The scalability and performance of the Internet depends critically on the performance of its packet switches. Current packet switches are based on single-hop crossbar fabrics, with line cards that use virtual output-queueing to reduce head-of-line blocking. In this paper we propose to use a multi-hop network on a chip (NOC) as the crossbar fabric, with FIFO-queued line cards. The use of a multi-hop crossbar fabric has several advantages. 1) Speed-up, i.e. the crossbar fabric can operate faster because NOC inter-router wires are shorter than those in a single-hop crossbar, and because arbitration is distributed instead of centralised. 2) Load balancing because paths from different input-output port pairs share the same router buffers, unlike the internal buffers of buffered crossbar fabric that are dedicated to a single input-output pair. 3) Path diversity allows traffic from an input port to follow different paths to its destination output port. This results in further load balancing, especially for non-uniform traffic patterns. 4) Simpler line-card design: the use of FIFOs on the line cards simplifies both the line cards and the (inter-chip) flow control between the crossbar fabric and line cards, reducing the number of (expensive) chip pins required for flow control. 5) Scalability, in the sense that the crossbar speed is independent of the number of ports, which is not the case for single-hop crossbar fabrics. We analyzed the performance of our architecture both analytically and by simulation, and show that it performs well for a wide range of traffic conditions and switch sizes. Additionally we prototyped a 32 x 32 NOC-based crossbar fabric in a 65nm CMOS technology. The unoptimised implementation operates at 413 MHz, achieving an aggregate throughput in excess of 1010 ATM cells per second. © 2009 IEEE.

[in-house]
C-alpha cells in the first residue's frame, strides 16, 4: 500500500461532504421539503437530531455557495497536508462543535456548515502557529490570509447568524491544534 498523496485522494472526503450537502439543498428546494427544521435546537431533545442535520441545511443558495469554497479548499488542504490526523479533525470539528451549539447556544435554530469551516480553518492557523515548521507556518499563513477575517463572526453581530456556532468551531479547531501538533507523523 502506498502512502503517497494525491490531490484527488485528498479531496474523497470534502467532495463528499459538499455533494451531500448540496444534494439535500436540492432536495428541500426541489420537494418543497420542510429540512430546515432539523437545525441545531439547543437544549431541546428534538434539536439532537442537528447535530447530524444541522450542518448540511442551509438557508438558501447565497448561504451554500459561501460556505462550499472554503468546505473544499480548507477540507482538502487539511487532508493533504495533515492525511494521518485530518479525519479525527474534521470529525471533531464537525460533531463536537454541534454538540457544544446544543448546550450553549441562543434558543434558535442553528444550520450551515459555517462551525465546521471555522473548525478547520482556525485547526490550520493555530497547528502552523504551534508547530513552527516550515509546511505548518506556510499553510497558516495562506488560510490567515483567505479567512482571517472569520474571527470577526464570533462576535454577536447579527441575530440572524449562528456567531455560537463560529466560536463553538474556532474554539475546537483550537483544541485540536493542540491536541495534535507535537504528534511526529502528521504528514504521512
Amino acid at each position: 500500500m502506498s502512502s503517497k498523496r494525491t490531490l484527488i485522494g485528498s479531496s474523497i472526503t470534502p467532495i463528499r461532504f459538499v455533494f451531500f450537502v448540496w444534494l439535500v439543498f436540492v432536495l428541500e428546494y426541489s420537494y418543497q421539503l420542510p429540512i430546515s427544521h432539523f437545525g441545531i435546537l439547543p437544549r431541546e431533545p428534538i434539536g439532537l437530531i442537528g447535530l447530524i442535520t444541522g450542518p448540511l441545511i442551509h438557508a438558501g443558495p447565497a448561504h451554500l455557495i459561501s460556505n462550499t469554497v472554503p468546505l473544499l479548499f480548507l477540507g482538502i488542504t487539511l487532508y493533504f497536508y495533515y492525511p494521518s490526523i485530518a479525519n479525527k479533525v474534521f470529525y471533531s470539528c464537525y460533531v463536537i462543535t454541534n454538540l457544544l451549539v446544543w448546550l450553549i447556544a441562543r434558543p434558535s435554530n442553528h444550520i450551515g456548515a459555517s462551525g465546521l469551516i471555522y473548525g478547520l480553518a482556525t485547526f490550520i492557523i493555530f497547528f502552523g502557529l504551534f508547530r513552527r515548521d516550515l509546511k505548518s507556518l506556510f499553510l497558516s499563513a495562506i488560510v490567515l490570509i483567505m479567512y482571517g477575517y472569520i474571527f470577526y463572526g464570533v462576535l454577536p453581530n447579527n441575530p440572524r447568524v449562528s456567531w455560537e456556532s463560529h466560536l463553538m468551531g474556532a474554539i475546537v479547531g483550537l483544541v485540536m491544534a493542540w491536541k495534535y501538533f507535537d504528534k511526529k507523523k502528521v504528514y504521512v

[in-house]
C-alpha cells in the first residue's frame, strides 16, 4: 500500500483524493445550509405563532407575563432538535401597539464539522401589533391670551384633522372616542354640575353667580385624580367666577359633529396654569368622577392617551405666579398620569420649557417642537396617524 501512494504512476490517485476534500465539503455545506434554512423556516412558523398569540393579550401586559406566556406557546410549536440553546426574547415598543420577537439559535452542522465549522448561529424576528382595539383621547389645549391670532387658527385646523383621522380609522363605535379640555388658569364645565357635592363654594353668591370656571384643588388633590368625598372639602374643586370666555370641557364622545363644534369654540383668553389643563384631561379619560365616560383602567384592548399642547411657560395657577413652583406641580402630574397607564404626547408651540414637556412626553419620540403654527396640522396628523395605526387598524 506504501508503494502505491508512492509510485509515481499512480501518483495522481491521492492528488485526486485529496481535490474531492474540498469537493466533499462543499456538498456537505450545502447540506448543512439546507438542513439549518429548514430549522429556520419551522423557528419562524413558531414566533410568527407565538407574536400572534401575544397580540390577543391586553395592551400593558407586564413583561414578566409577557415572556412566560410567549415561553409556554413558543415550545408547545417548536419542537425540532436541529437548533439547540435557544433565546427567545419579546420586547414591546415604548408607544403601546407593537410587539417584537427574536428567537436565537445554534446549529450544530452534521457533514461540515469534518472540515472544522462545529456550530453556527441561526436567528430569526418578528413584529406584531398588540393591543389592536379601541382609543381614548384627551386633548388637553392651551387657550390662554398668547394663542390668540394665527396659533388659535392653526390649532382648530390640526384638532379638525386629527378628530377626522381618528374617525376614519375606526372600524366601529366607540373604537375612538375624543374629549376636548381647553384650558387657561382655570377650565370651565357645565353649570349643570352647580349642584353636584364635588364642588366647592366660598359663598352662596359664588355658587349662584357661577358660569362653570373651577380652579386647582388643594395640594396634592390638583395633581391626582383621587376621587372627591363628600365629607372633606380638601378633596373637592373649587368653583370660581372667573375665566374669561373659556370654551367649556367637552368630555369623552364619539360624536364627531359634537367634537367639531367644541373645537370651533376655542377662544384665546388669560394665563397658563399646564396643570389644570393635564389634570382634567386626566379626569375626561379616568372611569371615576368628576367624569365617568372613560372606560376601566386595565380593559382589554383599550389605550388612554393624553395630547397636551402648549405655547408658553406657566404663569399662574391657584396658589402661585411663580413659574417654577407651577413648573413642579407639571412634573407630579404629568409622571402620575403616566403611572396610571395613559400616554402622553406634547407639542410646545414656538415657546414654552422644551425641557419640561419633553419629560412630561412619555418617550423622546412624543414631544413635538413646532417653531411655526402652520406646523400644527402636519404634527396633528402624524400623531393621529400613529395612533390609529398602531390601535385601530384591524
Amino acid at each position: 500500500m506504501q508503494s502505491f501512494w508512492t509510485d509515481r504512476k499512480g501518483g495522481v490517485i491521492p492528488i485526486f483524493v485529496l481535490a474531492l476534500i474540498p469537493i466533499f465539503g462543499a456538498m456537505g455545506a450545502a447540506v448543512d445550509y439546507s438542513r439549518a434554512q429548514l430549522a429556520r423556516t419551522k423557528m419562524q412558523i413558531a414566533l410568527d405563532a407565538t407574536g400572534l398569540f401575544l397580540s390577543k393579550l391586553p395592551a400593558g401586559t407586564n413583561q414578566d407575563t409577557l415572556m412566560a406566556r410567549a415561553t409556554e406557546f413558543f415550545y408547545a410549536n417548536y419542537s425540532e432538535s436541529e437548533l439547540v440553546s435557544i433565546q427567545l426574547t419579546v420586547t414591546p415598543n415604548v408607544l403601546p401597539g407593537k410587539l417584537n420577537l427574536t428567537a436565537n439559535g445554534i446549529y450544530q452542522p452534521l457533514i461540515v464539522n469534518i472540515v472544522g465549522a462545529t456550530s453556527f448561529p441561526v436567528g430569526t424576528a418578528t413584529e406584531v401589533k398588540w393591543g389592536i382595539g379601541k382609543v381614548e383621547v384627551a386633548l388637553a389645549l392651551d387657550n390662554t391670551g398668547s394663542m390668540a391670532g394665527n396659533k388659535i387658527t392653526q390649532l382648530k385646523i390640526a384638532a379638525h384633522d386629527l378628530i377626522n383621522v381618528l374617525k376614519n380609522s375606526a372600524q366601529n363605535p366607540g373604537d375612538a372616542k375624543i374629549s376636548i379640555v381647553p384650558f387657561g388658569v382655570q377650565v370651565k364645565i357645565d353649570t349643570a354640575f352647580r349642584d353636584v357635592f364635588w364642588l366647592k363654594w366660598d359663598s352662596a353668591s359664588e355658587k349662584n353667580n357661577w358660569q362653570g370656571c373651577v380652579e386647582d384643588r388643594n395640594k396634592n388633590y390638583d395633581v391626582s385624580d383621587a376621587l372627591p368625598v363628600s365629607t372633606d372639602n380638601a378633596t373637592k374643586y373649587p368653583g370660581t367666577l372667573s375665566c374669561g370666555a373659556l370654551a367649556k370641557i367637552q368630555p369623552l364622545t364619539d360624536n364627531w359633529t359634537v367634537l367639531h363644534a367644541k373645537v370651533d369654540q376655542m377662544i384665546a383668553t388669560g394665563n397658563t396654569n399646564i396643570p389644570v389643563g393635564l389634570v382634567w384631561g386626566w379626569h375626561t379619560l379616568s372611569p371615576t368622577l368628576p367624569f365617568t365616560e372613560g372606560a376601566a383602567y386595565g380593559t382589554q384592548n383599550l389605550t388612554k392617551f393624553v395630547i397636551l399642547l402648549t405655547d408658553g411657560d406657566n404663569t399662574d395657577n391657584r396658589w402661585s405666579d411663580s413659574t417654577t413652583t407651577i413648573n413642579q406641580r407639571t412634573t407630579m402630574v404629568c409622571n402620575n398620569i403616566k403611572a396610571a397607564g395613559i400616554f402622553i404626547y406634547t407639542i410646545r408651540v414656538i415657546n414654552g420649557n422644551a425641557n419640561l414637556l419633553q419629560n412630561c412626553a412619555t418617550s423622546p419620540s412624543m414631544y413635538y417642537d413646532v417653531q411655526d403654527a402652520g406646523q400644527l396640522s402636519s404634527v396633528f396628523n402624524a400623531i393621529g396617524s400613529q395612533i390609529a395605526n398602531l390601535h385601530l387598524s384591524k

|Title of host publication||12th Euromicro Conference on Digital System Design: Architectures, Methods and Tools, DSD 2009, 27 August - 29 August 2009, Patras|
|Publication status||Published - 2009|